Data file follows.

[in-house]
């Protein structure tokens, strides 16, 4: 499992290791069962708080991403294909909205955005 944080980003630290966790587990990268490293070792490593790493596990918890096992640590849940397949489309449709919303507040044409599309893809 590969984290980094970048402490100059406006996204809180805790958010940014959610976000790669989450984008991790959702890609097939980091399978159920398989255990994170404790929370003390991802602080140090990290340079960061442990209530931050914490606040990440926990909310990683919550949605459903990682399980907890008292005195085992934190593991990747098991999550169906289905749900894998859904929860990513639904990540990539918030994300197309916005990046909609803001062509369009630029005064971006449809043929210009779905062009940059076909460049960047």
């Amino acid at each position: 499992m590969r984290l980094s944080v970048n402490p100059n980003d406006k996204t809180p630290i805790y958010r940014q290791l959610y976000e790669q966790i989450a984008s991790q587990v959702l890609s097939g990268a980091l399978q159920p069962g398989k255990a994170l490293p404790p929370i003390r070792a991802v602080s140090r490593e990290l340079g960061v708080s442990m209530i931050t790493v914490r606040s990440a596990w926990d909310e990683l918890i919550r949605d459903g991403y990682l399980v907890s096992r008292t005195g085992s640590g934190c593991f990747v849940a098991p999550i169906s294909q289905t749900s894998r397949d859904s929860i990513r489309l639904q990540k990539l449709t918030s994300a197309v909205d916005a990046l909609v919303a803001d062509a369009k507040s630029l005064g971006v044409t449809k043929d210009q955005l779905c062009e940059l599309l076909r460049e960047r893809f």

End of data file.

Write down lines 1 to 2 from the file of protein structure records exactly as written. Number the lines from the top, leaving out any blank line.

[in-house]
């Protein structure tokens, strides 16, 4: 499992290791069962708080991403294909909205955005 944080980003630290966790587990990268490293070792490593790493596990918890096992640590849940397949489309449709919303507040044409599309893809 590969984290980094970048402490100059406006996204809180805790958010940014959610976000790669989450984008991790959702890609097939980091399978159920398989255990994170404790929370003390991802602080140090990290340079960061442990209530931050914490606040990440926990909310990683919550949605459903990682399980907890008292005195085992934190593991990747098991999550169906289905749900894998859904929860990513639904990540990539918030994300197309916005990046909609803001062509369009630029005064971006449809043929210009779905062009940059076909460049960047």